Michael Bisping Voices Concern On Conor McGregor Fighting At 185-Pounds

While many in the MMA community are excited to see Conor McGregor compete in the middleweight division this year, Michael Bisping has voiced that he does not believe that 185-pounds is the ideal size for the former double champion.

Bisping, a former UFC middleweight champion himself, and host of the Believe You Me podcast, spoke on the subject with co-host Anthony Smith in a video released on the channel on Wednesday.

“He fought at 145, went up to 155, 185 that is not his optimal weight class,” Bisping said. “Granted, he’s fighting another lightweight in Michael Chandler. The problem is though is that, as I say, it’s not your optimal weight class, so they’re going to be carrying more weight. If you’re Conor—and I’m not hating on Conor and I’m really excited for the fight because he’s the most exciting guy because of the energy and the presence and the hype and the performances. Win or lose, and there’s been losses recently, they’re still big moments and the comeback is going to be something special. It really is, but I think with all that extra weight it’s going to be an issue.”

(h/t MMAFighting.com)

Bisping raised another potential concern for McGregor as he pointed out that he will not need to be overly strict on his diet during the weight cut for his planned fight with Michael Chandler later this year, and that could lead to an undisciplined mindset.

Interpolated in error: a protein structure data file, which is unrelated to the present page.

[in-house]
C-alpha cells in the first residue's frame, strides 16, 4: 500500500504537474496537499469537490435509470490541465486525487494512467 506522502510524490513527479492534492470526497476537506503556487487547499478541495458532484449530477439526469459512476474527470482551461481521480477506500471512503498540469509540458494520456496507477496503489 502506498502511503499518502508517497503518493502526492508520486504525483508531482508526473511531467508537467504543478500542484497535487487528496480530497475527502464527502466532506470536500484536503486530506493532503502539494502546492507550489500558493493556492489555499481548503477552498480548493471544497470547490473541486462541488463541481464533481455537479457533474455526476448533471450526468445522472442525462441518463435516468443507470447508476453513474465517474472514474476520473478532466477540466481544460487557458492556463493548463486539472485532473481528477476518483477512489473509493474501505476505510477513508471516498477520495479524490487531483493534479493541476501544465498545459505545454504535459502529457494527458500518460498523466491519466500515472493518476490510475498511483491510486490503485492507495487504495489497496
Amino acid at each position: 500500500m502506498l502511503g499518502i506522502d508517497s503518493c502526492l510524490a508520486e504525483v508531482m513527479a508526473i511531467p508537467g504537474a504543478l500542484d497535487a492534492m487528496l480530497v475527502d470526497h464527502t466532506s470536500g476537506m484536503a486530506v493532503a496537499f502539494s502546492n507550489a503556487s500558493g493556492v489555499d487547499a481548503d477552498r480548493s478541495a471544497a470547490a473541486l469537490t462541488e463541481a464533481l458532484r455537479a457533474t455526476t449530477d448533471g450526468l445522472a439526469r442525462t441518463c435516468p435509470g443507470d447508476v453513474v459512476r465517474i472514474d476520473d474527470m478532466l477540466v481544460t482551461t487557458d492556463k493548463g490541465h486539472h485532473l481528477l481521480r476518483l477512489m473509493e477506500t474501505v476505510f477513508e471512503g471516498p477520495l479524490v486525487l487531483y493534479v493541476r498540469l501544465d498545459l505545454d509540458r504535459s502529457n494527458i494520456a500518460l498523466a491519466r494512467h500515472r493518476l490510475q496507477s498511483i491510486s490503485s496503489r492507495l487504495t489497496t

2024 will present is a massive jump in weight since McGregor’s last fight, which he fought at 155-pounds in the trilogy bout with Dustin Poirier in 2021. Of course, this bout resulted in a broken ankle and a massive layoff from competition that we are still experiencing.

“Because not only does making weight suck, but making weight also insists on discipline because you have to. If I was going to make 185 pounds, I had to do my road work, I had to follow a strict diet, I had to make sure I was getting my ass in the gym because I’m not going to make weight. You can be 185 pounds. When he fights at 145 or 155, there’s not that subconscious threat of missing weight, of not being successful, of having the big comeback, one of the greatest comebacks in the history of the sport being a failure. Having to make weight makes you disciplined. It makes you live that monk kind of lifestyle, that fighters enjoy and go through. On top of that, he’s not known for having the best cardio. When you’re carrying that extra weight, whether it’s muscle or fat, it’s going to tire you down, it’s going to slow you down, and it’s going to definitely affect your endurance.”

(h/t MMAFighting.com)

In his prime, McGregor famously held both the featherweight and lightweight UFC titles. Now, the big question on everyone’s mind is if he will be able to complete the comeback and begin a new era of his career, at middleweight.

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